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Zorba the Greek

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history of Crete

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Malia in Crete

is a small town halfway between Heraklion and Agios Nikolaos, known primarily for its nightlife. That is why it especially attracts young people. In the summer months, from evening to early morning hours, the city is bustling with life. Numerous bars and clubs are eagerly visited by young thrill-seekers. I remember memories of a married couple who rented a hotel room. In the early morning, they both set off to explore the island. When they returned from a day trip around 8pm, other hotel guests slowly flocked to their nightly escapades. In this way, they exchanged without causing any problems.

But Malia is not only a good place to stay for young people and a starting point for discoverers of the historical side of Crete, there are archaeological excavations of the palace that once belonged to one of the three sons of the king of Olympus, i.e. Zeus.

Palace in Malia, Crete

Crete is famous for its archaeological excavations, extremely ... old, that is, not reaching several centuries BCE, but a dozen or so. The most famous of course in this regard is the Palace of Knossos, belonging to King Minos. A little less known, preserved without architectural enhancements, that is, more authentic is the Festos Palace, belonging to Rhadamanthus, the second son of Zeus. In Malia, there are the remains of the palace of the third brother, Sarpedon.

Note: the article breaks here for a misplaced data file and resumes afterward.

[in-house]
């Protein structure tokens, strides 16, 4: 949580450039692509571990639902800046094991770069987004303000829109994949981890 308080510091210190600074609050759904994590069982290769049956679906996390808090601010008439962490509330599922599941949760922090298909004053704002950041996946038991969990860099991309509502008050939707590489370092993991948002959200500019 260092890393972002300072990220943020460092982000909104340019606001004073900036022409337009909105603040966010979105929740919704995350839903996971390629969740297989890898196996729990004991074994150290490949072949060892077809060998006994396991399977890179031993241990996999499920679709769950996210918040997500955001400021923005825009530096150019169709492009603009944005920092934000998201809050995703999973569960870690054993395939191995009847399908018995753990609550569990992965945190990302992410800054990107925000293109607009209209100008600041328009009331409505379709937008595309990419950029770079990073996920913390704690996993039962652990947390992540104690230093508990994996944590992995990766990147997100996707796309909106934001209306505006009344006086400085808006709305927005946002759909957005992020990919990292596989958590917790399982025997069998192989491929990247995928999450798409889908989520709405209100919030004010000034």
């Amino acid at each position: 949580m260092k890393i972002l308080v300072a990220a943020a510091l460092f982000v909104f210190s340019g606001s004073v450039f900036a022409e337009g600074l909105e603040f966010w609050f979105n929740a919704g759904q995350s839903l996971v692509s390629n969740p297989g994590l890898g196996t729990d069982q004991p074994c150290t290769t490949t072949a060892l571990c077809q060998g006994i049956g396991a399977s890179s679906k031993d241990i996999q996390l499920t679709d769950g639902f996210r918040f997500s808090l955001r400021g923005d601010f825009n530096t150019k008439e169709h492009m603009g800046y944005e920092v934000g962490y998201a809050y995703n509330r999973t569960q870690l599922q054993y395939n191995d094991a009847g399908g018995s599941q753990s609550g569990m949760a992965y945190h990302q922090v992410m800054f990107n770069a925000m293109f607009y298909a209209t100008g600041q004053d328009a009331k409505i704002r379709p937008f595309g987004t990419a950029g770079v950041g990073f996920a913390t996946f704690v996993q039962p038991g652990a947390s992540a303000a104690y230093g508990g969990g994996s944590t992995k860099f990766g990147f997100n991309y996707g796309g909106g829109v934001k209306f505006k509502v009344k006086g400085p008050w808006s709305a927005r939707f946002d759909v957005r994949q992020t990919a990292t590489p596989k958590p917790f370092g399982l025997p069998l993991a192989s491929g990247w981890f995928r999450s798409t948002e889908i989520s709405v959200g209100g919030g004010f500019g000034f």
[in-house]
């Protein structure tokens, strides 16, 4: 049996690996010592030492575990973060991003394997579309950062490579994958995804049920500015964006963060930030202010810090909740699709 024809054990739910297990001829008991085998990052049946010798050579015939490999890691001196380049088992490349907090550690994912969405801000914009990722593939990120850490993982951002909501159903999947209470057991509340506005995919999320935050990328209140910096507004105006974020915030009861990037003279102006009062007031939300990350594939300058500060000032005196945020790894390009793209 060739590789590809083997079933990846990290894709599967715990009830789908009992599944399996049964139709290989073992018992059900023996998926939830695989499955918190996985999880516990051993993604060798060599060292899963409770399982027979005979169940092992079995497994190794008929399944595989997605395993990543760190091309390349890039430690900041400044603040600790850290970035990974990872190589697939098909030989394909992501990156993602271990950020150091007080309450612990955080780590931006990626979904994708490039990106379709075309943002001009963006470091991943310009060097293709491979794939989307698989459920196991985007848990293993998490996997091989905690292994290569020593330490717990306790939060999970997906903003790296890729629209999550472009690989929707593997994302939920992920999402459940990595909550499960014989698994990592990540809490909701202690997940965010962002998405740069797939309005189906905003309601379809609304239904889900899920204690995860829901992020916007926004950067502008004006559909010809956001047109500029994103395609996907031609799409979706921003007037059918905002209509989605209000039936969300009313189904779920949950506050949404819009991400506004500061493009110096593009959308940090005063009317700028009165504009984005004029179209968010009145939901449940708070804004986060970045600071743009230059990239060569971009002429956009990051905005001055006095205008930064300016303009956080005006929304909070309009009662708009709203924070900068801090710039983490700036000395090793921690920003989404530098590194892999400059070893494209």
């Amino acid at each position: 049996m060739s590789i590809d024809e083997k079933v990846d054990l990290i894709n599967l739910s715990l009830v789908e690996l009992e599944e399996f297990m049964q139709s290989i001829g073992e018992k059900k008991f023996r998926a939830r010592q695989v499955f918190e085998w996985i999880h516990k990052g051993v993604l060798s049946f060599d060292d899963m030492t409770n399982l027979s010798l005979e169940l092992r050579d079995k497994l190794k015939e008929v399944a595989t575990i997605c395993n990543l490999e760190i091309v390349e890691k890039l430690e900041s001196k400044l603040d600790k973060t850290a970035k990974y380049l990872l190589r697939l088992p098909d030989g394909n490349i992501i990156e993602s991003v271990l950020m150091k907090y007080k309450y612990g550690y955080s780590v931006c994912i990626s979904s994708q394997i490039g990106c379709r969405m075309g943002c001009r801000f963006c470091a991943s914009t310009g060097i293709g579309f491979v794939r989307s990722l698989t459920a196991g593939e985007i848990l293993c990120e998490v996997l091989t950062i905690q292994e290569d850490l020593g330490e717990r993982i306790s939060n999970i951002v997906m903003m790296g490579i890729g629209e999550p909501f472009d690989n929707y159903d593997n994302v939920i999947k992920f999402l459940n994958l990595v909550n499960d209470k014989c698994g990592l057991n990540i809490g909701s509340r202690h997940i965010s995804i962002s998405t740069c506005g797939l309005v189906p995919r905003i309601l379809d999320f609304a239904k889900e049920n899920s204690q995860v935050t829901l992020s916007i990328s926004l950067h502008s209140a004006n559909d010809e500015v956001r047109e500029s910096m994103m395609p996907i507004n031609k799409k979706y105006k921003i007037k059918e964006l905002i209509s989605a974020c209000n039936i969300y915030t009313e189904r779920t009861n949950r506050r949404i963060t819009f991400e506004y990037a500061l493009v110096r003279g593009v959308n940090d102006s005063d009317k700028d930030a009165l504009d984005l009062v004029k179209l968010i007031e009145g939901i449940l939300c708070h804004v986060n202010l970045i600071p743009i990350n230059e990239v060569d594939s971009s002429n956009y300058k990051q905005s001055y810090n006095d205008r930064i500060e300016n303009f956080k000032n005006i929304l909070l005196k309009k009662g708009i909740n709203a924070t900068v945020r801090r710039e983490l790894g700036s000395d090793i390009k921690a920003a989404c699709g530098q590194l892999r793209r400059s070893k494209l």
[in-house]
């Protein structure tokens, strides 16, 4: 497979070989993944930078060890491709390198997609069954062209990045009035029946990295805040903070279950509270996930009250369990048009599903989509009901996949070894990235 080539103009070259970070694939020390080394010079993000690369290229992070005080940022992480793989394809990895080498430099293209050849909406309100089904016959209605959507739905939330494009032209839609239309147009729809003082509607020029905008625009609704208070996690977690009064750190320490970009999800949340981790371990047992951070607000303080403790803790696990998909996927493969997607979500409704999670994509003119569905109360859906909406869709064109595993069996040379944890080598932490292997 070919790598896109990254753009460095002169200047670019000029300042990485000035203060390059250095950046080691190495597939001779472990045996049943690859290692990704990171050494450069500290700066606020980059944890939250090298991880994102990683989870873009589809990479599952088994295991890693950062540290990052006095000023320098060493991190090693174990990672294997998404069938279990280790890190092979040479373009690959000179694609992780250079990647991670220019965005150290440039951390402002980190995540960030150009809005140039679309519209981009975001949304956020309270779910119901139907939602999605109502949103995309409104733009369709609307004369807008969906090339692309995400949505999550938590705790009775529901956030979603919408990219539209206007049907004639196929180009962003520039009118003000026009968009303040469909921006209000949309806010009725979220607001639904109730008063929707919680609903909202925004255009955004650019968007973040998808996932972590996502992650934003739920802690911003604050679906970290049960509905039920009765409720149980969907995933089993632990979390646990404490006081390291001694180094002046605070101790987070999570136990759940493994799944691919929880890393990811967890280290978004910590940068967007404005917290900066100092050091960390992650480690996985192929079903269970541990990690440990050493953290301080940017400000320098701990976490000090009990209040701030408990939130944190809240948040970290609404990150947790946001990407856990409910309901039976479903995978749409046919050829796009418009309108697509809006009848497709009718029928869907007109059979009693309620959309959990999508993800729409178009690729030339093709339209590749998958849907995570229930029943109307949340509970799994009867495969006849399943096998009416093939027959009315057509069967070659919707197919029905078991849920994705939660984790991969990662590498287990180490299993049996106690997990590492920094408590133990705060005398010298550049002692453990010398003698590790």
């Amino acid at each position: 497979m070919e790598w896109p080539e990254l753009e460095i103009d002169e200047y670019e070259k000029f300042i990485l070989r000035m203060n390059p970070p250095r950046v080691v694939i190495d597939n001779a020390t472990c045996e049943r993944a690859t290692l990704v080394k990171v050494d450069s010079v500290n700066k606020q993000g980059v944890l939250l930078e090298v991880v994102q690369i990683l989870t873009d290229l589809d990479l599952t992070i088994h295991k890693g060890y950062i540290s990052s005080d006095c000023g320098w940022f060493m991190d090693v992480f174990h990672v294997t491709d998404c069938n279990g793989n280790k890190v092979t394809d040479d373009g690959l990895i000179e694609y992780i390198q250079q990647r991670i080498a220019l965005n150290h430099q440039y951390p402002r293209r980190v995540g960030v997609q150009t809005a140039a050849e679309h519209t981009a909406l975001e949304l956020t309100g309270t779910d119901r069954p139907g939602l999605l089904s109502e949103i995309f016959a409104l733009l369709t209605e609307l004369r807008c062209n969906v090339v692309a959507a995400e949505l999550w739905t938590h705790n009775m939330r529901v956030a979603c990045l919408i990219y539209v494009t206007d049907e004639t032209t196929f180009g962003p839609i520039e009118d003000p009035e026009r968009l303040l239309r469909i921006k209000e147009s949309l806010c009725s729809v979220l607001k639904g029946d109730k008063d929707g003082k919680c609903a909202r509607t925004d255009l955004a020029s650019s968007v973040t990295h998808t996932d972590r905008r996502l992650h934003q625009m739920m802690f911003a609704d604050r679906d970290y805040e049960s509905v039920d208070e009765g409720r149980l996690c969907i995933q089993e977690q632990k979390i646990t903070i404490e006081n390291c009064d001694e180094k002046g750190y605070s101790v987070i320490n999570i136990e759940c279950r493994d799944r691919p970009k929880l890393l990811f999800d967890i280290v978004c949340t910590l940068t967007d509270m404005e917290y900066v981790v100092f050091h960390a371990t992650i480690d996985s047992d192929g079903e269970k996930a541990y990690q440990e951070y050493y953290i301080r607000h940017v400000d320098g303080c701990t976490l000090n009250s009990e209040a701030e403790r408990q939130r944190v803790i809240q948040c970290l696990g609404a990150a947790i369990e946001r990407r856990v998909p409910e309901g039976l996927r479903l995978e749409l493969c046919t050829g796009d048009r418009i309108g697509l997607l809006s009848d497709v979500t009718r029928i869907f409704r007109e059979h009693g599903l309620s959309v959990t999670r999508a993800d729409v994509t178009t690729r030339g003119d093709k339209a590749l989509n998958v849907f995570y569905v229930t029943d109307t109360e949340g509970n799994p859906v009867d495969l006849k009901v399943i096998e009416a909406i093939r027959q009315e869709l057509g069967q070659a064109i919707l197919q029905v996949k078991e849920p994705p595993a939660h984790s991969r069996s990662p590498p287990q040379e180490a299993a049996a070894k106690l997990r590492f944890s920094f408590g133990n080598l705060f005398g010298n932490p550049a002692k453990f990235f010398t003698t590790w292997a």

The first palace was built here around 1900 BCE, unfortunately about two centuries later it was destroyed for reasons that have not been explained to this day. Around 1650 B.C.E. a new one was built on the ruins. It was destroyed by fire, but it is unknown whether it was the result of war conflicts or a natural disaster.

As in Knossos and Festos, here too the palace was the center of the urban area. It was extremely extensive, as it covered an area of 7.5 thousand m². The inner courtyard surrounded by buildings had an equally impressive dimensions of 48 x 23 m. There were sanctuaries, royal halls and a theater around. Little has survived to this day, and huge pitches attract the attention of visitors from behind small walls protruding above the ground level. Part of the excavation site is covered. In winter, there are quite heavy rains that destroy the remnants of today's extremely brittle. It is worth starting sightseeing with a small museum. There is a model of the palace from its greatest splendor. Photos, charts and descriptions explain what is hard to see in the excavation.